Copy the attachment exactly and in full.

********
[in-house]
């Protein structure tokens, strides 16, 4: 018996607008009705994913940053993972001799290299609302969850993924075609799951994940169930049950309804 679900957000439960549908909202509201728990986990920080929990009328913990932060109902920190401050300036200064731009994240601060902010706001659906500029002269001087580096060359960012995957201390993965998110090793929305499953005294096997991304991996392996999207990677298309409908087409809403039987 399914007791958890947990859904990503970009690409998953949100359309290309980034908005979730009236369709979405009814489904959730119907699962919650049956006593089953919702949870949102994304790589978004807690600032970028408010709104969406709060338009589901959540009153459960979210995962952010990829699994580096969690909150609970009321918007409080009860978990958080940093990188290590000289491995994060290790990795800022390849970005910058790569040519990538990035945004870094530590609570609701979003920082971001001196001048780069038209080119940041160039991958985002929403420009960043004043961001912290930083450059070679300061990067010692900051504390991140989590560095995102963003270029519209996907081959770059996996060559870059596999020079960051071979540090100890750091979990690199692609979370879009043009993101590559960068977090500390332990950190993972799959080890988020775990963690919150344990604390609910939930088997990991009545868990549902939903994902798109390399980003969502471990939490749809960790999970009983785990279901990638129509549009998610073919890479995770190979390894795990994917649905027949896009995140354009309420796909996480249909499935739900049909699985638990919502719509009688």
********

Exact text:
[in-house]
């Protein structure tokens, strides 16, 4: 018996607008009705994913940053993972001799290299609302969850993924075609799951994940169930049950309804 679900957000439960549908909202509201728990986990920080929990009328913990932060109902920190401050300036200064731009994240601060902010706001659906500029002269001087580096060359960012995957201390993965998110090793929305499953005294096997991304991996392996999207990677298309409908087409809403039987 399914007791958890947990859904990503970009690409998953949100359309290309980034908005979730009236369709979405009814489904959730119907699962919650049956006593089953919702949870949102994304790589978004807690600032970028408010709104969406709060338009589901959540009153459960979210995962952010990829699994580096969690909150609970009321918007409080009860978990958080940093990188290590000289491995994060290790990795800022390849970005910058790569040519990538990035945004870094530590609570609701979003920082971001001196001048780069038209080119940041160039991958985002929403420009960043004043961001912290930083450059070679300061990067010692900051504390991140989590560095995102963003270029519209996907081959770059996996060559870059596999020079960051071979540090100890750091979990690199692609979370879009043009993101590559960068977090500390332990950190993972799959080890988020775990963690919150344990604390609910939930088997990991009545868990549902939903994902798109390399980003969502471990939490749809960790999970009983785990279901990638129509549009998610073919890479995770190979390894795990994917649905027949896009995140354009309420796909996480249909499935739900049909699985638990919502719509009688």